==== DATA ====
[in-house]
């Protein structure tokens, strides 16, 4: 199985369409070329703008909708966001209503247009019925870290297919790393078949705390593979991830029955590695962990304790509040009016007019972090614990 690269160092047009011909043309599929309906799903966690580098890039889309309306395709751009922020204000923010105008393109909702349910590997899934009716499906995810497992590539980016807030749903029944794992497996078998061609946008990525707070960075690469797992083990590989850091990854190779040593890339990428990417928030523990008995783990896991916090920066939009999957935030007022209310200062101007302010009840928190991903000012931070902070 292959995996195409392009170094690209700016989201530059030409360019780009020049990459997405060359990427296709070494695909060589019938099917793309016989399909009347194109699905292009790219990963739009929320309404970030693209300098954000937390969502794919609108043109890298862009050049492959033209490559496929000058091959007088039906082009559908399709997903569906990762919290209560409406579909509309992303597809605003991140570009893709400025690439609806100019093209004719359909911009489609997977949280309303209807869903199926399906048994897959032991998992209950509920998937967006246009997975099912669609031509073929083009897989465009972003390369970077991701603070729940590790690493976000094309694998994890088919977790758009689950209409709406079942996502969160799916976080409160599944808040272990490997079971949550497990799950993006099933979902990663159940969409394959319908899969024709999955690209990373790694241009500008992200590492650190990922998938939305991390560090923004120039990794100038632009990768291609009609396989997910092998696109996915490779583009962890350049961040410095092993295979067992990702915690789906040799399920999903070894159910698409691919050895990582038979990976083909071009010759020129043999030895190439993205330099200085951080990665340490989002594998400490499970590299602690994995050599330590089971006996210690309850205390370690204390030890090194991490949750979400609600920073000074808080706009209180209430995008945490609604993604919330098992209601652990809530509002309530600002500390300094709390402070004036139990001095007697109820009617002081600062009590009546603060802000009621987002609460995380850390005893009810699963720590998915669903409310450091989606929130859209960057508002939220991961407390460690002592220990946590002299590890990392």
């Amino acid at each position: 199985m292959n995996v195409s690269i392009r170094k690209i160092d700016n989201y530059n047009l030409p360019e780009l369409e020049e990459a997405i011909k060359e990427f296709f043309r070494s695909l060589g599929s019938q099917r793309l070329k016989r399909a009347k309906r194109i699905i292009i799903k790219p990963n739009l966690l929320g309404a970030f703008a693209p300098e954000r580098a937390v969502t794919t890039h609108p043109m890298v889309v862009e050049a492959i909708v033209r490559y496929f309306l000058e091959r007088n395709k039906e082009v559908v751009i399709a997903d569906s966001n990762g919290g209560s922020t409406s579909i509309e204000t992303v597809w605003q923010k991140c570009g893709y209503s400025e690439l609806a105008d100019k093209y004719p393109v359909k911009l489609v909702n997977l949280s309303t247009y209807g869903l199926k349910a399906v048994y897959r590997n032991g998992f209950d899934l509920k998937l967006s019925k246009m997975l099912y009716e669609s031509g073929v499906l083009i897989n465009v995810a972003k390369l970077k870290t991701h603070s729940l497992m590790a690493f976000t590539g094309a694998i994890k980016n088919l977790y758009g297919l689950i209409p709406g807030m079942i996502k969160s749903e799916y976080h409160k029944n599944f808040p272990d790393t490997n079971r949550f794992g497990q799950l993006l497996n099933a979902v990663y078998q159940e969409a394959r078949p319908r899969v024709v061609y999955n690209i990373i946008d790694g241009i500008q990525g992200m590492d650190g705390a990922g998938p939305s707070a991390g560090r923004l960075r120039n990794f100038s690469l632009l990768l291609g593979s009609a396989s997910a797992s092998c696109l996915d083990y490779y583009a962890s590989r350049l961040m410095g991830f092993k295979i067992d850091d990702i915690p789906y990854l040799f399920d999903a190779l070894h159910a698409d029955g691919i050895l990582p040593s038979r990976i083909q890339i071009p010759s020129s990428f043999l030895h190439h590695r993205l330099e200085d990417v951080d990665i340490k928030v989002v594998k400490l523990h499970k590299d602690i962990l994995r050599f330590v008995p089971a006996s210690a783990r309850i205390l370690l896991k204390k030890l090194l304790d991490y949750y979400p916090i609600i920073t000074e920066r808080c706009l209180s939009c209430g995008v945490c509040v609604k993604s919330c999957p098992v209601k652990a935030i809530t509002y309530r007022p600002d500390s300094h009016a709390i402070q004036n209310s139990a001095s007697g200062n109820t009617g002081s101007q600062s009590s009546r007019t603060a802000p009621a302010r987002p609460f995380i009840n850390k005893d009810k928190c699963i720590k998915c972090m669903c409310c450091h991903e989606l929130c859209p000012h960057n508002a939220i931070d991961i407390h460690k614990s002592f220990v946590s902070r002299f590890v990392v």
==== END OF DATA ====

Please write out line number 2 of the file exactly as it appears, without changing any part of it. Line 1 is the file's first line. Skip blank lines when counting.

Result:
């Protein structure tokens, strides 16, 4: 199985369409070329703008909708966001209503247009019925870290297919790393078949705390593979991830029955590695962990304790509040009016007019972090614990 690269160092047009011909043309599929309906799903966690580098890039889309309306395709751009922020204000923010105008393109909702349910590997899934009716499906995810497992590539980016807030749903029944794992497996078998061609946008990525707070960075690469797992083990590989850091990854190779040593890339990428990417928030523990008995783990896991916090920066939009999957935030007022209310200062101007302010009840928190991903000012931070902070 292959995996195409392009170094690209700016989201530059030409360019780009020049990459997405060359990427296709070494695909060589019938099917793309016989399909009347194109699905292009790219990963739009929320309404970030693209300098954000937390969502794919609108043109890298862009050049492959033209490559496929000058091959007088039906082009559908399709997903569906990762919290209560409406579909509309992303597809605003991140570009893709400025690439609806100019093209004719359909911009489609997977949280309303209807869903199926399906048994897959032991998992209950509920998937967006246009997975099912669609031509073929083009897989465009972003390369970077991701603070729940590790690493976000094309694998994890088919977790758009689950209409709406079942996502969160799916976080409160599944808040272990490997079971949550497990799950993006099933979902990663159940969409394959319908899969024709999955690209990373790694241009500008992200590492650190990922998938939305991390560090923004120039990794100038632009990768291609009609396989997910092998696109996915490779583009962890350049961040410095092993295979067992990702915690789906040799399920999903070894159910698409691919050895990582038979990976083909071009010759020129043999030895190439993205330099200085951080990665340490989002594998400490499970590299602690994995050599330590089971006996210690309850205390370690204390030890090194991490949750979400609600920073000074808080706009209180209430995008945490609604993604919330098992209601652990809530509002309530600002500390300094709390402070004036139990001095007697109820009617002081600062009590009546603060802000009621987002609460995380850390005893009810699963720590998915669903409310450091989606929130859209960057508002939220991961407390460690002592220990946590002299590890990392």